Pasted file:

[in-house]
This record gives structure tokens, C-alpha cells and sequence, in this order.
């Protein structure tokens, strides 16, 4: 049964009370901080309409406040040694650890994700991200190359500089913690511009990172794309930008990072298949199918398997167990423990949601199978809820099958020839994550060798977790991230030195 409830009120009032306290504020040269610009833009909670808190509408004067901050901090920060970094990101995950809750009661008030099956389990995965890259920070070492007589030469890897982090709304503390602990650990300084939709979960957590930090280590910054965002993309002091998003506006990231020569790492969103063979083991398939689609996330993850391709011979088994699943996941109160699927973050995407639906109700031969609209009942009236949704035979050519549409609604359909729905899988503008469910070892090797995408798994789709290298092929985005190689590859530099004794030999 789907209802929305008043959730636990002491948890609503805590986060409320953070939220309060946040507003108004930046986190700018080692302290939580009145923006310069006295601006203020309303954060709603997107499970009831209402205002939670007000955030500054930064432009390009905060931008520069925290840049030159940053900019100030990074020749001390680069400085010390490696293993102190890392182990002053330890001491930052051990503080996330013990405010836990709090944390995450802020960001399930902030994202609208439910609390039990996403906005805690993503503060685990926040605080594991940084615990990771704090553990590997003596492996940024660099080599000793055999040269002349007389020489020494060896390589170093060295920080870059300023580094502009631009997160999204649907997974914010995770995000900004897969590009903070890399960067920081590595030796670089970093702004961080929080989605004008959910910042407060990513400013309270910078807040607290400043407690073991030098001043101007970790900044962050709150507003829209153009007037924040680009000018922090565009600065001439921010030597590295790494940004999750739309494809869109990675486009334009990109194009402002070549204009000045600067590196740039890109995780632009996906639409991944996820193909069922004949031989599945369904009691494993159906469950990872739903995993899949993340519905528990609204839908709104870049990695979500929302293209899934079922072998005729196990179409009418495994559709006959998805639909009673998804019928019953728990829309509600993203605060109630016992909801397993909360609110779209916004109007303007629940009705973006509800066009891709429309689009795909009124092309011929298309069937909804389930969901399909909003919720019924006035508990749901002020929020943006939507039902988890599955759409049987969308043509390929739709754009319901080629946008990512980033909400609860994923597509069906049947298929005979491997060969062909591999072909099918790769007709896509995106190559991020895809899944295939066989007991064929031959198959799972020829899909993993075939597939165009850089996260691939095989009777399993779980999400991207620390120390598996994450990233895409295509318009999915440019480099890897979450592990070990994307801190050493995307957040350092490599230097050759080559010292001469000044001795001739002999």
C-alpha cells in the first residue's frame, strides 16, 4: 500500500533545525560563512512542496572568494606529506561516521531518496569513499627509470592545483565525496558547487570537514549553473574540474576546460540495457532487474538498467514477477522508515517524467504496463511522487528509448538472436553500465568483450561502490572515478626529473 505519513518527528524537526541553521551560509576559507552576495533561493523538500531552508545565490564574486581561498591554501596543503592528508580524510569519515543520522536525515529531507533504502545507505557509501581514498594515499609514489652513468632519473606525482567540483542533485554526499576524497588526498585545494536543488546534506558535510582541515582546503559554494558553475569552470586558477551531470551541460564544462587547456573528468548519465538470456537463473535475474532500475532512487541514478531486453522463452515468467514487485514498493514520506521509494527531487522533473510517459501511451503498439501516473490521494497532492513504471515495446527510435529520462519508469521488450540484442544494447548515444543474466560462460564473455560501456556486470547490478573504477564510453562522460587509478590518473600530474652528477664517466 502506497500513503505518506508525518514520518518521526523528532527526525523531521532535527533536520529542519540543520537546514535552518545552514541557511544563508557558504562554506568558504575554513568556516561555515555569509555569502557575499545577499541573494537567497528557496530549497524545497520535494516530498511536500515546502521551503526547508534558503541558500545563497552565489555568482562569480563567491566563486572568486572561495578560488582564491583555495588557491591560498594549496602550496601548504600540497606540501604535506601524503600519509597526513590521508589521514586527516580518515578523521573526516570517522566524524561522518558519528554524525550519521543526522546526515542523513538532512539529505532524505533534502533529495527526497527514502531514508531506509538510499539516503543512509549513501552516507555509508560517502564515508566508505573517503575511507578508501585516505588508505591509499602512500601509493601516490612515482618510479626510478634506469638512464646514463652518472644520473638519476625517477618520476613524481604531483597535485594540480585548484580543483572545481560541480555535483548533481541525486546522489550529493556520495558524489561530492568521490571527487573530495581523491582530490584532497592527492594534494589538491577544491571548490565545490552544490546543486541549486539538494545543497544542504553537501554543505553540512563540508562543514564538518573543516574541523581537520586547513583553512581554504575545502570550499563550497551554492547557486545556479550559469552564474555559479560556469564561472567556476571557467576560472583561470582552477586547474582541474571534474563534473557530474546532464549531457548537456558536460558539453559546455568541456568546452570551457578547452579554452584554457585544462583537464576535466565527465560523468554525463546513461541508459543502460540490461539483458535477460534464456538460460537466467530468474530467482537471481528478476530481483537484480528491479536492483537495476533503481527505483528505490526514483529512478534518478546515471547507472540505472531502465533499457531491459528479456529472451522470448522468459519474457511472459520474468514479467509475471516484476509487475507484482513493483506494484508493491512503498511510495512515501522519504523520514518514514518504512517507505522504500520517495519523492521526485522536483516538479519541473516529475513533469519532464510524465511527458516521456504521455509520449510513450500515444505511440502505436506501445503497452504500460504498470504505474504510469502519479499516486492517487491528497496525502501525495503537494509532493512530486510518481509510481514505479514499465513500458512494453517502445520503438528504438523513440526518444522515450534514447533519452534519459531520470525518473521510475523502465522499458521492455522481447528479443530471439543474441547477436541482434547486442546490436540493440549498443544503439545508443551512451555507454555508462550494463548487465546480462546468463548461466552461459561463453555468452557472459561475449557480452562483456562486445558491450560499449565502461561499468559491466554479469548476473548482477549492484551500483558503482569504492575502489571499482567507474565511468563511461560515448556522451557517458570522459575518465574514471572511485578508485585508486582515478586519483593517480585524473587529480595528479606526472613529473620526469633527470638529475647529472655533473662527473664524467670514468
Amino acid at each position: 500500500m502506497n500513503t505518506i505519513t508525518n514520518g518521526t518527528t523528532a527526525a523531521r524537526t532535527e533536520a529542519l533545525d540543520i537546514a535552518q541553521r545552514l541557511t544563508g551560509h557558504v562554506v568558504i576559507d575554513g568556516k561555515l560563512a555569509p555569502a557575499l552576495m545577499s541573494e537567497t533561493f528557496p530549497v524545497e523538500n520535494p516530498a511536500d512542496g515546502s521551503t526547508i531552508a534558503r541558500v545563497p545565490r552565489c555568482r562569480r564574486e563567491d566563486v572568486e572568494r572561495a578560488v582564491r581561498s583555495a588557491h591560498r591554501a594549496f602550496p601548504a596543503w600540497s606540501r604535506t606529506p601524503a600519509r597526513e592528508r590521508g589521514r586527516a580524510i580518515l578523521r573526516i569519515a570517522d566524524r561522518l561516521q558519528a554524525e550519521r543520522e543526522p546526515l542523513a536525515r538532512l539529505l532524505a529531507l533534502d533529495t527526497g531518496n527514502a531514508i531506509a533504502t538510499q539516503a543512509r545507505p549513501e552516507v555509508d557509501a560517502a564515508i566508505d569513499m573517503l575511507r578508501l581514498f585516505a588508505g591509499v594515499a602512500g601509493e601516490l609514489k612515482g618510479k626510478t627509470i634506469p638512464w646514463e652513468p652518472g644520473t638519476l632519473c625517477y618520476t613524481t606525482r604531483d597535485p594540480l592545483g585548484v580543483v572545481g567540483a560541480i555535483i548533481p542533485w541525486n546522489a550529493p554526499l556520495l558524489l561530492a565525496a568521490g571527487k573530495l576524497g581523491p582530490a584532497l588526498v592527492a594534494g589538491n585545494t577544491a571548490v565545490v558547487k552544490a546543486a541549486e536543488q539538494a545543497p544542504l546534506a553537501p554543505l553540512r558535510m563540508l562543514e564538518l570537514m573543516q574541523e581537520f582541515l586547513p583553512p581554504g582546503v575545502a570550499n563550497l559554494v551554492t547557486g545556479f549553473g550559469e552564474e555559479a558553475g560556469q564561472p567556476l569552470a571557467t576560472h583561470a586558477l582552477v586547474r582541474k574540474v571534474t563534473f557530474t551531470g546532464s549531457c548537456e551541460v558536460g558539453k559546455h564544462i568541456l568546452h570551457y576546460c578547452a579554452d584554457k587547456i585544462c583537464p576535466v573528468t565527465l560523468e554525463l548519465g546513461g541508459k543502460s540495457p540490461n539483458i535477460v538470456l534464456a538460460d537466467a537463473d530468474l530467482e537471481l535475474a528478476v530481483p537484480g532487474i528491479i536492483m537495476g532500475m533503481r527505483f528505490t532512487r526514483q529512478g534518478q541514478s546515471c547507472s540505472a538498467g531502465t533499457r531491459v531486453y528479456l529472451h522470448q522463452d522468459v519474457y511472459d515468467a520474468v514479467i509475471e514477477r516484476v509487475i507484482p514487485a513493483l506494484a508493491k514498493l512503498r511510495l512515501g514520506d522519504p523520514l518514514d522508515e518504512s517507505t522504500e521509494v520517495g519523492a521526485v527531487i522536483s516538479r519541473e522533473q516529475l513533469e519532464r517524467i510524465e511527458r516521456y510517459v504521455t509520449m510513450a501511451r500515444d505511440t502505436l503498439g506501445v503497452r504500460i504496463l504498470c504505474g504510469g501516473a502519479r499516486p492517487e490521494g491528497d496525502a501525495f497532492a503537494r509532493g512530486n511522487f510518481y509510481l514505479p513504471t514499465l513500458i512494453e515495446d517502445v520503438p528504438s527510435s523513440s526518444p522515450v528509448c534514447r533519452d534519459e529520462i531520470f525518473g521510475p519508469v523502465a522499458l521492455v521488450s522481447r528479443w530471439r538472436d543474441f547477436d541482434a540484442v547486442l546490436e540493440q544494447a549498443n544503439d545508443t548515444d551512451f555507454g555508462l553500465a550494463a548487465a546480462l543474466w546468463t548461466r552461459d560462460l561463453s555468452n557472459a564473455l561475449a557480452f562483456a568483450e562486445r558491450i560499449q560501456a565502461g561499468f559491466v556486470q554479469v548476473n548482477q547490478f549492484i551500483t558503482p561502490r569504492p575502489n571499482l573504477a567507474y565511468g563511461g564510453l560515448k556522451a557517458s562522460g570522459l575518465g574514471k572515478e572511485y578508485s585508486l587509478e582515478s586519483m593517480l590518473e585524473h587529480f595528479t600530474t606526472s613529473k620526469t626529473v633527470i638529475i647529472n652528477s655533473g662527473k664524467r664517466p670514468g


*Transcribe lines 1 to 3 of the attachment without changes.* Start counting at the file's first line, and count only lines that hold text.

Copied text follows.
[in-house]
This record gives structure tokens, C-alpha cells and sequence, in this order.
């Protein structure tokens, strides 16, 4: 049964009370901080309409406040040694650890994700991200190359500089913690511009990172794309930008990072298949199918398997167990423990949601199978809820099958020839994550060798977790991230030195 409830009120009032306290504020040269610009833009909670808190509408004067901050901090920060970094990101995950809750009661008030099956389990995965890259920070070492007589030469890897982090709304503390602990650990300084939709979960957590930090280590910054965002993309002091998003506006990231020569790492969103063979083991398939689609996330993850391709011979088994699943996941109160699927973050995407639906109700031969609209009942009236949704035979050519549409609604359909729905899988503008469910070892090797995408798994789709290298092929985005190689590859530099004794030999 789907209802929305008043959730636990002491948890609503805590986060409320953070939220309060946040507003108004930046986190700018080692302290939580009145923006310069006295601006203020309303954060709603997107499970009831209402205002939670007000955030500054930064432009390009905060931008520069925290840049030159940053900019100030990074020749001390680069400085010390490696293993102190890392182990002053330890001491930052051990503080996330013990405010836990709090944390995450802020960001399930902030994202609208439910609390039990996403906005805690993503503060685990926040605080594991940084615990990771704090553990590997003596492996940024660099080599000793055999040269002349007389020489020494060896390589170093060295920080870059300023580094502009631009997160999204649907997974914010995770995000900004897969590009903070890399960067920081590595030796670089970093702004961080929080989605004008959910910042407060990513400013309270910078807040607290400043407690073991030098001043101007970790900044962050709150507003829209153009007037924040680009000018922090565009600065001439921010030597590295790494940004999750739309494809869109990675486009334009990109194009402002070549204009000045600067590196740039890109995780632009996906639409991944996820193909069922004949031989599945369904009691494993159906469950990872739903995993899949993340519905528990609204839908709104870049990695979500929302293209899934079922072998005729196990179409009418495994559709006959998805639909009673998804019928019953728990829309509600993203605060109630016992909801397993909360609110779209916004109007303007629940009705973006509800066009891709429309689009795909009124092309011929298309069937909804389930969901399909909003919720019924006035508990749901002020929020943006939507039902988890599955759409049987969308043509390929739709754009319901080629946008990512980033909400609860994923597509069906049947298929005979491997060969062909591999072909099918790769007709896509995106190559991020895809899944295939066989007991064929031959198959799972020829899909993993075939597939165009850089996260691939095989009777399993779980999400991207620390120390598996994450990233895409295509318009999915440019480099890897979450592990070990994307801190050493995307957040350092490599230097050759080559010292001469000044001795001739002999």